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493rd Virtual Fighter Squadron 'Grim Reapers'
Basic Training Ground Lesson 01
FOR: Jane's F/A-18

Referenced for JF18=BT-FT 01.pdf

-FT Section Let us begin with the basics. You have no doubt flown before, but flying online is different; we need to
commincate effectively! So when you first enter the simulation arena, announce it on the radio! ex. "Sparky is up."

Use the standard brevity according to BVT (Brevity Test) as much as possible when flying on comms.
*You can use the text messaging if you have the time and wish to say something that doesn't pertain to the flight;
other than that, limit your voice commincation to a minimum.

1)Taxiing The brakes must be engaged at any point in time, when you do not wish to taxi!
Once cleared to taxi, release the brakes and increase the throttle. Do not exceed 25% throttle.
The minimum HUD-displayed airspeed is 60kts; you receive no speed readout below this speed. You should NEVER exceed
60kts while taxiing. If you exceed 60kts, retard the throttles to idle immidiately until the aircraft slows below 60kts.
Use no more than 3/4 rudder deflection for directional control; using more may lead to lateral oscillations at high taxi speeds.
Stay in the middle of taxiways. Once you reach the runway, hold on the taxiway. DO NOT enter the runway until given
permission. Once given permission, taxi onto the runway centerline and perform takeoff as instructed.
When you first enter the simulation, make sure you have your throttles at idle, and keep your brakes on.
Once you are cleared to take off by the IP, advance the throttles to 80% N1 (note: that is NOT 80% throttle, look down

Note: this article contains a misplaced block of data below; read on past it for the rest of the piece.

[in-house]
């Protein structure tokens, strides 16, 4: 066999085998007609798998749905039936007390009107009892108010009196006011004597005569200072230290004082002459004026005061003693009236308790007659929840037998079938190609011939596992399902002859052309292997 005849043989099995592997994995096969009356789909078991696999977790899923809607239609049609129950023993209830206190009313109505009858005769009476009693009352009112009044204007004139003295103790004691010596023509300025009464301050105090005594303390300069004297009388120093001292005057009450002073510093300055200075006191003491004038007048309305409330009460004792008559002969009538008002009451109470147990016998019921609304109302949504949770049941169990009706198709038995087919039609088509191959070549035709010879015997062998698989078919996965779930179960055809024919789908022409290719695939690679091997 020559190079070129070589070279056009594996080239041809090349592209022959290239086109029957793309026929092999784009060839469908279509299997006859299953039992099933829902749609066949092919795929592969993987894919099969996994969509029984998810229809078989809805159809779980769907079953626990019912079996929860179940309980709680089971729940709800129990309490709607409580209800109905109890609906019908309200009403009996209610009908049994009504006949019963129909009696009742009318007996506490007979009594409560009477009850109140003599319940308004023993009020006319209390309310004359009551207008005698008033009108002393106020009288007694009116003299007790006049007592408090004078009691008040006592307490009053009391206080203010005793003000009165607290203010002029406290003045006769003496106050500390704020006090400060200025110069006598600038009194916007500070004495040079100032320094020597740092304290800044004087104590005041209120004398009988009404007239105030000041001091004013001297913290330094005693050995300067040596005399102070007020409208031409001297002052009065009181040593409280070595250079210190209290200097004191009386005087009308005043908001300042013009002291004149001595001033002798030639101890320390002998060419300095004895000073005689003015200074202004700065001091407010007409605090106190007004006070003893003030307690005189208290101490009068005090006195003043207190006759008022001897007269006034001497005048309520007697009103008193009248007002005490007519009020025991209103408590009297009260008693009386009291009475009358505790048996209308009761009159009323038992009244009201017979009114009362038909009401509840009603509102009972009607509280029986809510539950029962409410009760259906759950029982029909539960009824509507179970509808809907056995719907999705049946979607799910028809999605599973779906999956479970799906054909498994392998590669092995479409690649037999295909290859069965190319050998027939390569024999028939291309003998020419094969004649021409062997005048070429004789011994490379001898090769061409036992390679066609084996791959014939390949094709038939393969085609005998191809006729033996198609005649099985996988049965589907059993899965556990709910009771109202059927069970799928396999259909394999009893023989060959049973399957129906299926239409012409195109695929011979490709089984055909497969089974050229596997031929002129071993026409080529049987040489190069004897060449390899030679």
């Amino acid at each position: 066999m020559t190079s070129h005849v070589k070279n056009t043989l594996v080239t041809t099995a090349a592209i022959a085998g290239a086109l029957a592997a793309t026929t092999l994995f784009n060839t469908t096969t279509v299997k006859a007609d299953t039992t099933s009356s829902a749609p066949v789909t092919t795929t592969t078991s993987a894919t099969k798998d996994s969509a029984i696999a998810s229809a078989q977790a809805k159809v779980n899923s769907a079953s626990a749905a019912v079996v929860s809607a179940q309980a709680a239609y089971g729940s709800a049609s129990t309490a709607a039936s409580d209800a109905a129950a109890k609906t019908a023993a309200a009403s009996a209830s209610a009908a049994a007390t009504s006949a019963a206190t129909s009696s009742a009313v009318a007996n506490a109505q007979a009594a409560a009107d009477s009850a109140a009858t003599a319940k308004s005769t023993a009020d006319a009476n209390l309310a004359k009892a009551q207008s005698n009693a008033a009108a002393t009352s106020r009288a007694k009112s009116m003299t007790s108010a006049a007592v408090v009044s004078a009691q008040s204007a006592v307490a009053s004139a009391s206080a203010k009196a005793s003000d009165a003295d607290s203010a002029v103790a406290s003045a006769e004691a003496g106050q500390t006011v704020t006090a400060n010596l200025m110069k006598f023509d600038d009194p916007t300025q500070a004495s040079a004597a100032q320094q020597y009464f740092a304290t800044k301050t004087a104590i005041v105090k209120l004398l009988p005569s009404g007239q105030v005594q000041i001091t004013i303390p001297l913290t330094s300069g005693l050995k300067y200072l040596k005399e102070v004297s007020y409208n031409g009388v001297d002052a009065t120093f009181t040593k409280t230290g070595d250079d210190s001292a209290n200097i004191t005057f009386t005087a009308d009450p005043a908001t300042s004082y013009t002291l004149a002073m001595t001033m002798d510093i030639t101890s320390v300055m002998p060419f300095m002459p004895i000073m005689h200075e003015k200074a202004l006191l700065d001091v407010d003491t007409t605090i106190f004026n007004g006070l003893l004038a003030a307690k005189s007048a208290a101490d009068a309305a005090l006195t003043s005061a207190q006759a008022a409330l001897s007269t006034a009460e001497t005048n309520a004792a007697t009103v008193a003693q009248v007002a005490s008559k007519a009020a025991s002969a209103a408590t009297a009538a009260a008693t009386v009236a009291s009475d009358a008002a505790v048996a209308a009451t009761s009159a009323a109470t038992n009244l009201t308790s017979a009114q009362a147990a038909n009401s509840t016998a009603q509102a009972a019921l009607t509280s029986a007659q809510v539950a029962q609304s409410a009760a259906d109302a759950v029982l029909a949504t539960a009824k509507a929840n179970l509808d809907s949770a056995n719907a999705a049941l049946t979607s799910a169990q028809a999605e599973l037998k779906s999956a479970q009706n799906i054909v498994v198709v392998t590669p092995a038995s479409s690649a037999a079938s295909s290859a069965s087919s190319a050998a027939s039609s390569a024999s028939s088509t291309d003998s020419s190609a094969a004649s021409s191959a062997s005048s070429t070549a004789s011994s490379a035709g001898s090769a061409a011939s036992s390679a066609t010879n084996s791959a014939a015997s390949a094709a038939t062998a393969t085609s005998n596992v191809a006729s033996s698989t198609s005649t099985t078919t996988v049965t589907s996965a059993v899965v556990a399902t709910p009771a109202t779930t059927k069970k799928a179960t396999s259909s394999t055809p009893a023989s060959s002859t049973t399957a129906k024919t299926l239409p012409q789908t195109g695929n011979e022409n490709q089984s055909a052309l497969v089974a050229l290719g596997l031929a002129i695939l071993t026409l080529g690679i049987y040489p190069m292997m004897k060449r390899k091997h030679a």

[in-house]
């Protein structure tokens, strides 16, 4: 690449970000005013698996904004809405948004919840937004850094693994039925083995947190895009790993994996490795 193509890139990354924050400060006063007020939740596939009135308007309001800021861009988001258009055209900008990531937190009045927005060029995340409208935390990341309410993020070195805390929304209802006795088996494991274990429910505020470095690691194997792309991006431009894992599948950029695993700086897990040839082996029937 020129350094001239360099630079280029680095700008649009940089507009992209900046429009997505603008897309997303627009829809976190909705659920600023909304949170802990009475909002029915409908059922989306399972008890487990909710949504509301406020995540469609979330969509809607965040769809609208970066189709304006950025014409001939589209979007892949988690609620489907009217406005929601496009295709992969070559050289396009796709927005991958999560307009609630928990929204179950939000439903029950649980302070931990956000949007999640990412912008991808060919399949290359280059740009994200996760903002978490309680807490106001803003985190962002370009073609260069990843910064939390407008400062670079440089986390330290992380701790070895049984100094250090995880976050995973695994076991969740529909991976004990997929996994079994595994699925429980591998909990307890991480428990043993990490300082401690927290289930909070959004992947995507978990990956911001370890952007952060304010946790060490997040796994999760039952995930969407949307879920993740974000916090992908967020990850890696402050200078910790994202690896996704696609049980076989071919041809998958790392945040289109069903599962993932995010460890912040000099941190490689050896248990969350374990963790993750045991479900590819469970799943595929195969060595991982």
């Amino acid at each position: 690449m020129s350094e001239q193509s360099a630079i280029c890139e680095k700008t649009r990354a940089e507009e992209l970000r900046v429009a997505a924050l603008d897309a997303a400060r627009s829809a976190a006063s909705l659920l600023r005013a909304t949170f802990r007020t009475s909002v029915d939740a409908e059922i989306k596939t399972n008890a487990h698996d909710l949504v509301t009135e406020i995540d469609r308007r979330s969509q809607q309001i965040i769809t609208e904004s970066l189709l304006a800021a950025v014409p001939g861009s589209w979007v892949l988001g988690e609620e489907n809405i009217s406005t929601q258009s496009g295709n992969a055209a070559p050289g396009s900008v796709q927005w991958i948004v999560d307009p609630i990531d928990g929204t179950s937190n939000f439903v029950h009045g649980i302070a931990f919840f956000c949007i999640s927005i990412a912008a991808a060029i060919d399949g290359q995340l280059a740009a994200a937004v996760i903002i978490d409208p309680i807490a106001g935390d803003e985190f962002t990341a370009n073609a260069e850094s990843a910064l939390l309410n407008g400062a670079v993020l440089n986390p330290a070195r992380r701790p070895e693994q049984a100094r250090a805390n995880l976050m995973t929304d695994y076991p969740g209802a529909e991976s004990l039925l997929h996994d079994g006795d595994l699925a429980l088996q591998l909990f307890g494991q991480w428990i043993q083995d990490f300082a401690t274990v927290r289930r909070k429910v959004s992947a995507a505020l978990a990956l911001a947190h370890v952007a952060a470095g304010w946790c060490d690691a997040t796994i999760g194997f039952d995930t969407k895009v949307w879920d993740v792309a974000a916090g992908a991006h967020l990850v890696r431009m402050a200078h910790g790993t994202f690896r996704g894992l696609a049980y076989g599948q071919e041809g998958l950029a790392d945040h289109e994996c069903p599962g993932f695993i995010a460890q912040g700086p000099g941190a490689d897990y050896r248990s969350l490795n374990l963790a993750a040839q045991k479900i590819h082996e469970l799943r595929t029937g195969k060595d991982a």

on the EFD!). Once stabilized, release the brakes and simultaneously select MAX power (100% N1 and AB, full forward throttle
deflection). Make small lateral corrections with rudder (no more than 1/4 deflection) to track the centerline. Make NO longitudinal
stick inputs. Depending on gross weight, the nose will start to rise at around 130-160KIAS. As soon as the nose rises apply FULL
aft stick. When the aircraft becomes airborne, confirm a positive rate of climb and retract the gear. Continue to hold full aft stick
during this entire process. After retracting the gear, monitor the airspeed; as soon as it passes 240KIAS, release the aft stick.
Adjust the throttle and pitch as necessarry.
Begin climb as instructed by IP.


So here is where you start finessing the plane! The instructor will give you instructions to climb in one of six types of climbs:
i) Constant Rate Climb(Vy):
In this type of climb, you are excpected to maintain the rate of climb (RoC)
assigned by the IP. RoC is the rate at which you altitude increases. The RoC
readout in the F/A-18 aircraft is located just above the altitude indicator on
the HUD. Positive values are for climbs, and negative for descents. The unit
of measurement is feet per minute (FPM). The RoC is controlled by the
aircraft's pitch and power. To increase to RoC, you can increase the pitch
or the power. Pitch is usually more effective at changing the RoC. Once you
establish the assigned RoC, use minimal pitch and power setting changes.

As shown in the figure to the left, the aircraft is established in a 5000 feet
per minute (FPM) climb.

A resaonable rate to expect during a test is between 500-15000 FPM, to